Men Might be the Key in Abortion-Choice Fight

Ideas and Issues
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May 19, 2022

            San Francisco       In the countdown to the likely overturn of Roe v. Wade, there seem to be a bunch of strategies and tactics that are in the discussion mix.  Some states like California, New York, and Illinois are beefing up their services for women in expectation of out-of-state red state sisters needing support for their choices.  Planned Parenthood is expanding locations and construction at the borderland.  National magazines and women’s groups are touting and training in do-it-yourself responses and ways to provide mutual aid when necessary.  It’s a brave, new world coming, that too many of us remember from the old days, so people are getting ready on both sides of the line.

A friend shared with me something he had stumbled onto somehow.  It was a posting from a woman who called herself Design Mom.  She is a Mormon mother of six in Utah, from what she says.  Her take on this debate was straightforward and simple.  It boiled down to a simple truth:  if you want to fix the abortion issue and the issue of unwanted pregnancies, make men responsible.

I may not be able to do full justice to her total argument.  Some of it is common sense and other parts of it are way more controversial, but the core of her argument is that men make women pregnant.  A woman can only get pregnant in a small window every month and for several decades, but men can impregnate women virtually throughout their lifetime any day of the year, any time of the month.  If we want to stop unwanted pregnancies and increase the opportunity for women’s choice, we need to change the way men operate.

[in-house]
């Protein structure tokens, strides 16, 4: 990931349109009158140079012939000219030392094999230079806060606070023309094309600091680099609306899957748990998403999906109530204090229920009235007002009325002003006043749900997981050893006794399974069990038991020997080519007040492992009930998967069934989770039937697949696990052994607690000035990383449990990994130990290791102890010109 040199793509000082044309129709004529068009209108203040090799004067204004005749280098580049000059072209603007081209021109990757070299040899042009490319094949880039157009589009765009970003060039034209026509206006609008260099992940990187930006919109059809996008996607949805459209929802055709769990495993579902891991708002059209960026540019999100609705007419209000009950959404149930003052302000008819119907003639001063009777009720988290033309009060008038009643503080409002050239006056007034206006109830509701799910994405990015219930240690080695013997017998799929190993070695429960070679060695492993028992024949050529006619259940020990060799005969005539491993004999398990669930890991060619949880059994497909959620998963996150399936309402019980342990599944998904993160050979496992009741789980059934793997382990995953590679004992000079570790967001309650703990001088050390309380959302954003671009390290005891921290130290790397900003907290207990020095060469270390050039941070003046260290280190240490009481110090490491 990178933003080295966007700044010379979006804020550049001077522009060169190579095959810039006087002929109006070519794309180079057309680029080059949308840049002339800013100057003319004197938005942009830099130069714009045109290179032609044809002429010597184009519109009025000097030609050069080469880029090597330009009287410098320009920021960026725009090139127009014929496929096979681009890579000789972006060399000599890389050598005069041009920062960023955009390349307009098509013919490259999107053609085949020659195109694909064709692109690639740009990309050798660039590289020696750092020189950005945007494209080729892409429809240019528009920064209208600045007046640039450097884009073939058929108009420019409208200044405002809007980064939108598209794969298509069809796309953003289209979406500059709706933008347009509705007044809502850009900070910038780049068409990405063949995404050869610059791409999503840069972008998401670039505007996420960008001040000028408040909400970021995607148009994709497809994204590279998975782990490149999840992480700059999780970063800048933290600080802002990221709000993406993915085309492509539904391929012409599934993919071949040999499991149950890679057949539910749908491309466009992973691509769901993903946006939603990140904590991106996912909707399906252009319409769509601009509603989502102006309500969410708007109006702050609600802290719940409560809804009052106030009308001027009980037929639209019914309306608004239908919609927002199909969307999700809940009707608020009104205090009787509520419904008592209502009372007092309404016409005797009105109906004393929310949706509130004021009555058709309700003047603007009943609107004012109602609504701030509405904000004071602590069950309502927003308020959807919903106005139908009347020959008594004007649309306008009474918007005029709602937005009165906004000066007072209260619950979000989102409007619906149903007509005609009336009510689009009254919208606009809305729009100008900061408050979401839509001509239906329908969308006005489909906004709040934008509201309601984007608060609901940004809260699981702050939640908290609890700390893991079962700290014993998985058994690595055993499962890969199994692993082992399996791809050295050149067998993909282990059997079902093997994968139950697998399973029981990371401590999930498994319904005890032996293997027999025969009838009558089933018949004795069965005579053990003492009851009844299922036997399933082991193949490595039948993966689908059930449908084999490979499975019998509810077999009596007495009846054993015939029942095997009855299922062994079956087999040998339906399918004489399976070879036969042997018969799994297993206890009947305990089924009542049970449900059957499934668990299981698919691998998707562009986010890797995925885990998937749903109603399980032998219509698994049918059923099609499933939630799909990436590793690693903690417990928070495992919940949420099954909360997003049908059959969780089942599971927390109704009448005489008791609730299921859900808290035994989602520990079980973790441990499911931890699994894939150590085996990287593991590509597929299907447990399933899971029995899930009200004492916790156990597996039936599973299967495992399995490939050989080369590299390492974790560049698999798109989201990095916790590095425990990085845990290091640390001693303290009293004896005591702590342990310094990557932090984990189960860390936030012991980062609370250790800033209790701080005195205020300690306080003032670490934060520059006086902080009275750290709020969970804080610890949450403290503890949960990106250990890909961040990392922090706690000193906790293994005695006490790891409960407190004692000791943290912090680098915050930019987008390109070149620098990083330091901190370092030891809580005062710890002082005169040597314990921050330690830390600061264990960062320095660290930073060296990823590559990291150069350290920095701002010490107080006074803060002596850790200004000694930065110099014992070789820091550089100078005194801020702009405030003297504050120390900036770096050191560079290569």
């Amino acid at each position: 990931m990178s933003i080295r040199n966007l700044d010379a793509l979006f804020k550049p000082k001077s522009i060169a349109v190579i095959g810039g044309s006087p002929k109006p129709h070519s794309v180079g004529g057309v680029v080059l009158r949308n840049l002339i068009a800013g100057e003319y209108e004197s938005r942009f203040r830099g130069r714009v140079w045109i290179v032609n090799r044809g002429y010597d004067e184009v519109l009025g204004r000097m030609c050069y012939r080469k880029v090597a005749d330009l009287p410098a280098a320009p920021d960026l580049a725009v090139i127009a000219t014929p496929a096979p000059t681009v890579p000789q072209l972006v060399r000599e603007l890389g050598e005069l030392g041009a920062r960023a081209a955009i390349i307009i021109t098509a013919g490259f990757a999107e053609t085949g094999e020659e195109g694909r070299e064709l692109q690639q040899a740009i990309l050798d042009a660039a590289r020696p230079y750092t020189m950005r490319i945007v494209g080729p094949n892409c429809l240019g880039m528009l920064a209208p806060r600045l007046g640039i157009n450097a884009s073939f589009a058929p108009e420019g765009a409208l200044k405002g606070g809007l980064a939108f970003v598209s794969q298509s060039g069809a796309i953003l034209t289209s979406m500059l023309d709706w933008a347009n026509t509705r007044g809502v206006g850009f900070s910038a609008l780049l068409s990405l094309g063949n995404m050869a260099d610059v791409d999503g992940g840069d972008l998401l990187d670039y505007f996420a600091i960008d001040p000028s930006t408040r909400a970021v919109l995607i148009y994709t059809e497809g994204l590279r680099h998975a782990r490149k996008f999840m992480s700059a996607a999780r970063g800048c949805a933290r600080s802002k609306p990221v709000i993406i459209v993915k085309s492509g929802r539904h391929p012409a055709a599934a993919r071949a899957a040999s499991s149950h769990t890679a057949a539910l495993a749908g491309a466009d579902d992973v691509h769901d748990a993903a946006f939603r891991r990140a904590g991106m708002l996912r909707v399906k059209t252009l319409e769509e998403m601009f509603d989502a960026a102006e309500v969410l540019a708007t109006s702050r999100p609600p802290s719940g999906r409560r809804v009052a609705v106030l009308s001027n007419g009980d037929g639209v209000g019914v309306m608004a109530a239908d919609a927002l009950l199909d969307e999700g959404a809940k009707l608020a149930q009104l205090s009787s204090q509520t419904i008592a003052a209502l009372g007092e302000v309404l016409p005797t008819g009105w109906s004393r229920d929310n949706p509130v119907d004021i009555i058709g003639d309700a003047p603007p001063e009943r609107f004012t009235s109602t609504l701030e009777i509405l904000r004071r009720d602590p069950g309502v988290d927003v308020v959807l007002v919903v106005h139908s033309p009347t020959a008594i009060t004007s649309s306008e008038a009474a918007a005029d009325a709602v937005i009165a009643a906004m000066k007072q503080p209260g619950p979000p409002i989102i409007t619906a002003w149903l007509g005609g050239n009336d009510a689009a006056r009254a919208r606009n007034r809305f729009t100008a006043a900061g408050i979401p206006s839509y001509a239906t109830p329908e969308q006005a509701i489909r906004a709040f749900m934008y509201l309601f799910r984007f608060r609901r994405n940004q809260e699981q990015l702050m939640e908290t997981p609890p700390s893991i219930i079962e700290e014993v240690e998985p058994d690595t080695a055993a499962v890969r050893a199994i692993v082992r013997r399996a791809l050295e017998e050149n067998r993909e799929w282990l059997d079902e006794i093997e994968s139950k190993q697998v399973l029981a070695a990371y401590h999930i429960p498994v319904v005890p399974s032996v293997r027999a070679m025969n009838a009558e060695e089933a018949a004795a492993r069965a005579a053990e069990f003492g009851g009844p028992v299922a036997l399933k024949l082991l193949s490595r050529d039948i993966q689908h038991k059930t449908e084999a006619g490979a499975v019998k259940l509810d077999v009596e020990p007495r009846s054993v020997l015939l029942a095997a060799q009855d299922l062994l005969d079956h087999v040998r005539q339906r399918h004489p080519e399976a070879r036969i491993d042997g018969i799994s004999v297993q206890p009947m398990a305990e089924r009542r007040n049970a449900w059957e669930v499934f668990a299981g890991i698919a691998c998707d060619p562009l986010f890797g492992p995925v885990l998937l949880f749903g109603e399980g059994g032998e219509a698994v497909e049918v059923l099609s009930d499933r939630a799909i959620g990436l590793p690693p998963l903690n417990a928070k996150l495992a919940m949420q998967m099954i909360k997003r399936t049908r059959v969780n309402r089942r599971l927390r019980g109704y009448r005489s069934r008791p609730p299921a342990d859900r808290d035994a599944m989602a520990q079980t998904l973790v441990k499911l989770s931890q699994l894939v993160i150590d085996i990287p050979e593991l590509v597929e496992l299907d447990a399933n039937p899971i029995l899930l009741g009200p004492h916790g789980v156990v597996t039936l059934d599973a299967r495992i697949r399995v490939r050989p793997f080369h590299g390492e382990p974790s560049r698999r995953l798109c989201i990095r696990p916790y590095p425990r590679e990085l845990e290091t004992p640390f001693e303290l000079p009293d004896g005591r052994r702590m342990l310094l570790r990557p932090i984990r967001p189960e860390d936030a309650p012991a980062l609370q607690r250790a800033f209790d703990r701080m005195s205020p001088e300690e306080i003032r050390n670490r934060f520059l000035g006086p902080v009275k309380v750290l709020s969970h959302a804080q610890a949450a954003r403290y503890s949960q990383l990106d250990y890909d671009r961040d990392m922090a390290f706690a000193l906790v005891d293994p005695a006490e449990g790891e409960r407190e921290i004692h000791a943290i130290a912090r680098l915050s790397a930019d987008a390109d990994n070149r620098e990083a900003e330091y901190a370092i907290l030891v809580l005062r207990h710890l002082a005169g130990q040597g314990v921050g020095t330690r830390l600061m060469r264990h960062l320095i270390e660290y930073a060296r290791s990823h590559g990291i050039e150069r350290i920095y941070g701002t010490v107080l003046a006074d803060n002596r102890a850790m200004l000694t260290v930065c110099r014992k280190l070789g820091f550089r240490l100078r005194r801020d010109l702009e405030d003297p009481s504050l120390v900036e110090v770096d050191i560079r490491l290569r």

At the simplest level, she argues that men need to use condoms.  All the time.  She debunks all of the thin rationalizations by men not doing so by arguing something akin to a cost-benefit analysis.  For the small percentage of pleasure that some men might argue is decreased, the huge risk of pregnancy for the woman is worth the exchange.  We’ve seen in the HIV crisis how public health education and altered behavior reduced infections and deaths.  Why wouldn’t a more aggressive effort have huge benefits now as well?

She also argues for old school remedies like those trumpeted by the Catholic Church forever, but they also depend on men doing the right thing, which is always risky.  She puts vasectomies on the list of course.  Remember when there were billboards advertising these everywhere?  Not so much now.  Going across the line, she argues that castrations in some cases for men who have been bad actors in this arena would have a salutary impact of sending a message of prevention.  She knows that isn’t going to happen, but it underlines her fundamental argument that men are the problem here and dealing with men is the real solution to both the abortion debate, questions of choice, and unwanted pregnancies.

Something to think about for everyone.  Asking men to change the way they think and act is often a fool’s errand, but men need to do so and act now, and women need to demand that they do.